While there’s a lot to learn from Jackson’s writing style, there are a few peccadillos, it seems, and they do bother me.
An overuse of adverbs: "I know," Elinor said tiredly. He snickered disagreeably. Anyway, she thought obscurely, it’s my last chance. (These are randomly taken from the text.)
Thought obscurely? If she had made the remark to someone or said it aloud, it could be taken as ambiguous or unclear. But the statement is made in reference to her own thoughts, and surely, she knows what she means by it.
And the one that bothers me the most because it’s repeated quite a few times, and doesn’t make complete sense: Well, she thought inadequately, here I am. (p. 36) "It’s why they call it Hill House," Eleanor said inadequately. (p. 50) Journeys end in lovers’ meetings, she thought, and could only say inadequately, "Are you looking for us?’ (p. 56)
A Thesaurus yields these for replacement: poorly, insufficiently, inefficiently, improperly, incorrectly, ineffectually, scantily, weakly, badly, unsatisfactorily. How do any of these meanings fit in with her thoughts? They’re certainly not incorrect or improper, nor are they ineffectual in that there is any answer required that isn’t produced.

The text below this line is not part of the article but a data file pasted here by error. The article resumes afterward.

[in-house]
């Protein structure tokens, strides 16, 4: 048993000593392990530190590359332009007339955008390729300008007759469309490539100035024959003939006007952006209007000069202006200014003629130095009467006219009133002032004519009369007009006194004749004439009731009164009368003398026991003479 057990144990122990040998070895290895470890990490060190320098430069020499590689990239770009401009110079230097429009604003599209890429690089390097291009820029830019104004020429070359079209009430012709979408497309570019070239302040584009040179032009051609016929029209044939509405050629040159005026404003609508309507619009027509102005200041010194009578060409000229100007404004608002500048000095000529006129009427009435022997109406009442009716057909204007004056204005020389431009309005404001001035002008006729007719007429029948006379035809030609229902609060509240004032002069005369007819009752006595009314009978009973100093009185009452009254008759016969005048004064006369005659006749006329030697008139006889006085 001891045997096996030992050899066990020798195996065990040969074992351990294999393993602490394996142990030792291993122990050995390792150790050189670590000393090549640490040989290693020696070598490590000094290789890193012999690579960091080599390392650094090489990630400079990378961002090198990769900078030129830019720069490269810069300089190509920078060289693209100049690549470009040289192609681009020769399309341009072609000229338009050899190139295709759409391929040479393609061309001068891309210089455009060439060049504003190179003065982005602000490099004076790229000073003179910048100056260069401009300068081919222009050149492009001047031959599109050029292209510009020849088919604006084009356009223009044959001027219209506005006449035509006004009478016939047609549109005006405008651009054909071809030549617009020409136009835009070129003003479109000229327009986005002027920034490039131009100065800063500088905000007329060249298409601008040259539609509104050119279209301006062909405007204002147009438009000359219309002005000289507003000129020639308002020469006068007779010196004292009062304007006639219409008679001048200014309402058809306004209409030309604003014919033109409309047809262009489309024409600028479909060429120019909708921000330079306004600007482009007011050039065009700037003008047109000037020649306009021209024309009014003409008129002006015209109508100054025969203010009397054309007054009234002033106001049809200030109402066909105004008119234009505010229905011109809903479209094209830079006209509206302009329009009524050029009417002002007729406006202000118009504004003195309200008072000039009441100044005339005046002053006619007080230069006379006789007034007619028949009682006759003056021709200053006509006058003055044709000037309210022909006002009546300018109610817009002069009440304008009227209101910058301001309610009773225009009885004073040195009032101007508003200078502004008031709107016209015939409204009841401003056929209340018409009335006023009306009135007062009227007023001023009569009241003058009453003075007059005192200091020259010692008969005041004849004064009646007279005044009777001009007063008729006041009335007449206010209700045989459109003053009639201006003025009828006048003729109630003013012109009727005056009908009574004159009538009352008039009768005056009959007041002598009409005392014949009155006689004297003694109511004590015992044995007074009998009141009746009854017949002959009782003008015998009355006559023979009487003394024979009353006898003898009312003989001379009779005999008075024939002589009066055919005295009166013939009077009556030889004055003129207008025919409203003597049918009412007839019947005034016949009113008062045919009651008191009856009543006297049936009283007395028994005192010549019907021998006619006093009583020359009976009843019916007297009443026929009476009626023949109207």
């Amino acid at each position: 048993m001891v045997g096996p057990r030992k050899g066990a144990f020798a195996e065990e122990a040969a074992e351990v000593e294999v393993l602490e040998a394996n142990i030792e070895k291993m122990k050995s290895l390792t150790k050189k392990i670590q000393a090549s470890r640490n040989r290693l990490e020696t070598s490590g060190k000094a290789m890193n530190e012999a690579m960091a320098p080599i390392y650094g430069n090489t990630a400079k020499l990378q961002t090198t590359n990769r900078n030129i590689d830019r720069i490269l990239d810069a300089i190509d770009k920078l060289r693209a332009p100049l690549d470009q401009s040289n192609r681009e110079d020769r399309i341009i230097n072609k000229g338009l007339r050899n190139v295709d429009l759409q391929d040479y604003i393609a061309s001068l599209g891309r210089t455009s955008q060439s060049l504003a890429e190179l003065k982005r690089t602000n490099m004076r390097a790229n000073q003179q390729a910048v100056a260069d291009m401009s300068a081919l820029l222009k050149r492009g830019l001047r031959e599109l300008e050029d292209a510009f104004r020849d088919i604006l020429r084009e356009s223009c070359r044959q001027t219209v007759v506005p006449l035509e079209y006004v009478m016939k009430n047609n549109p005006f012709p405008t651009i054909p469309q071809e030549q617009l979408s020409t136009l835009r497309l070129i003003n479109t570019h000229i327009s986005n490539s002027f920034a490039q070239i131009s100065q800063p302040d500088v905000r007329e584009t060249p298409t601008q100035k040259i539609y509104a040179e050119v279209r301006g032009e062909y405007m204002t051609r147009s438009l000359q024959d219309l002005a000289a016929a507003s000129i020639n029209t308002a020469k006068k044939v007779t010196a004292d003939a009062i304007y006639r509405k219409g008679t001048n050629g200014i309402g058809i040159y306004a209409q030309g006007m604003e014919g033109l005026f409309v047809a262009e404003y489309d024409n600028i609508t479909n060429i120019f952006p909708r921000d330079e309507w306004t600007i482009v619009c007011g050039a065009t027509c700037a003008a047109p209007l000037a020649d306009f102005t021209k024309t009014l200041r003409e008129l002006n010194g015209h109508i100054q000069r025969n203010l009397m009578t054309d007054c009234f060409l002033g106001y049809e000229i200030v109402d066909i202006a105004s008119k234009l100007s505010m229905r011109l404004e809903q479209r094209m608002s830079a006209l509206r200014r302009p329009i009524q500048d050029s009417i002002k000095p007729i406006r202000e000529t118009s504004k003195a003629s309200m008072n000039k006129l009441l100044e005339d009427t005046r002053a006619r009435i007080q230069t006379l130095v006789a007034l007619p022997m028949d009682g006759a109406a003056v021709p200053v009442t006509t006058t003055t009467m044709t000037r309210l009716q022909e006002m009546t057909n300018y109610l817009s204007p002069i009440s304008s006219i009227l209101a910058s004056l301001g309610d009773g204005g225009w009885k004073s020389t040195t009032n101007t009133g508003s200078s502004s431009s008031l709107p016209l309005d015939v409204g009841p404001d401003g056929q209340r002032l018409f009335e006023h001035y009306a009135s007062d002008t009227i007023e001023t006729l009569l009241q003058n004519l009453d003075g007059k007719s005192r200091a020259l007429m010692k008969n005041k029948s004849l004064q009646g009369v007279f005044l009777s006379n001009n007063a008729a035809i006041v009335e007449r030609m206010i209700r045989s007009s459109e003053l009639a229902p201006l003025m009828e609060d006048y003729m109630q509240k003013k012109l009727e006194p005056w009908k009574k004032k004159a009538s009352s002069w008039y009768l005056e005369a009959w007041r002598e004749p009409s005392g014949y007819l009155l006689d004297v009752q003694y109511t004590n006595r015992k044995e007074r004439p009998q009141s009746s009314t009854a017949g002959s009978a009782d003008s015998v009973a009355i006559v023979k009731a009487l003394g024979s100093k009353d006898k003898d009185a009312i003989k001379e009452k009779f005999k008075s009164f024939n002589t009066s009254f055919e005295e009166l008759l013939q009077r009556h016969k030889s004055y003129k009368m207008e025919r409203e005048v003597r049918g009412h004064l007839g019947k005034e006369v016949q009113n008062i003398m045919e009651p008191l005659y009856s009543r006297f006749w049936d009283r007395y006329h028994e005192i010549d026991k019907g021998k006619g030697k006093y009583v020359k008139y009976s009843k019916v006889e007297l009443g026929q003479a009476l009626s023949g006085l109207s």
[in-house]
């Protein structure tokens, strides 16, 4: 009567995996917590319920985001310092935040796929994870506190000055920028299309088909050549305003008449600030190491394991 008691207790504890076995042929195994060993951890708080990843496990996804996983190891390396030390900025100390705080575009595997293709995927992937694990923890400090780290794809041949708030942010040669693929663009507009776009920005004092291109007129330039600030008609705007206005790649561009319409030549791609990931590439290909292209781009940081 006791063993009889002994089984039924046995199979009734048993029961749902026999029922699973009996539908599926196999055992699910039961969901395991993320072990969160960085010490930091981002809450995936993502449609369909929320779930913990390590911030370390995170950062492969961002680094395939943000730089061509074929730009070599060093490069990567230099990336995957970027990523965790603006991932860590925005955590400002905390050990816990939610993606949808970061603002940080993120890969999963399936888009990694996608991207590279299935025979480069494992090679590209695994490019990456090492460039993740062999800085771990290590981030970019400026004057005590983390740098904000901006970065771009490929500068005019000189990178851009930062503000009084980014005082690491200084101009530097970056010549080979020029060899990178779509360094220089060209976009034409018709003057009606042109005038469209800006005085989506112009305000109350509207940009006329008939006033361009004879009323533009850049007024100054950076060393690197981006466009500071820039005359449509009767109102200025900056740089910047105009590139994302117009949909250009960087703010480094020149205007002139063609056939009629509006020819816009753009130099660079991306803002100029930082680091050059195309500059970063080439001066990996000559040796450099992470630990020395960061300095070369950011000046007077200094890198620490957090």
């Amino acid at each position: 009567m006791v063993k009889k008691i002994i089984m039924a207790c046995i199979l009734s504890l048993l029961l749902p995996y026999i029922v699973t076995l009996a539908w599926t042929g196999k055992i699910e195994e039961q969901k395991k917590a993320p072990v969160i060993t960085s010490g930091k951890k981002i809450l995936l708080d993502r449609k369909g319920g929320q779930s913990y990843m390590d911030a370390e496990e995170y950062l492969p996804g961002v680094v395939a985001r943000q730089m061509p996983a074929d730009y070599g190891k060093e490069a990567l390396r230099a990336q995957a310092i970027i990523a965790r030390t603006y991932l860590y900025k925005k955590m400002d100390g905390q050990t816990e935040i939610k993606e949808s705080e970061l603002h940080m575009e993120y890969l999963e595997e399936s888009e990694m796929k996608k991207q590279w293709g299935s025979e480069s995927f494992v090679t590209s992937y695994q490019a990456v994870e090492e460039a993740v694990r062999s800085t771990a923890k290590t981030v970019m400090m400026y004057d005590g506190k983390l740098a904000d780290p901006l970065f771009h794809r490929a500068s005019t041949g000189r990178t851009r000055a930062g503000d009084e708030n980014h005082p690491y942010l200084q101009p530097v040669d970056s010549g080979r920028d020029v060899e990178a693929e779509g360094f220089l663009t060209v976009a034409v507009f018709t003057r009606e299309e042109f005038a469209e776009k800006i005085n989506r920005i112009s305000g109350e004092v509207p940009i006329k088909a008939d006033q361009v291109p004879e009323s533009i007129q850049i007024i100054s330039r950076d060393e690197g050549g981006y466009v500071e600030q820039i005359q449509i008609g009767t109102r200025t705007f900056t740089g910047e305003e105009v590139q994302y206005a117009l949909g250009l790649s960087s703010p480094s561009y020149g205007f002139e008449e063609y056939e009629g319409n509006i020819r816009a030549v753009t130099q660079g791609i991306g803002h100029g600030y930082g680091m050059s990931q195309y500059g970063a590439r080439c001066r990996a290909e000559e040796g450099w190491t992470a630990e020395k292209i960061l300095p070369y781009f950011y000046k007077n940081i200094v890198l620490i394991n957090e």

I realize that Jackson’s character of Elinor is one of breaking free from a learned lifetime of submission and timidity, but she is well-spoken and intelligent, if socially immature. I don’t think that Jackson intended to make her appear inadequate however. She may have spent her youth trying to please others, and that will certainly be a factor in her personality, but there is also the joyful wickedness she feels with this journey as her bid for freedom. She is shown to at least be standing up for herself and initiating conversation with strangers. She’s also shown to laugh easily–much as a child takes random delight in everyday situations–that hasn’t shown itself to be instead, a cover, or nervous giggle.
I’m sure that inadequately is going to ring from the pages for me each time it comes up.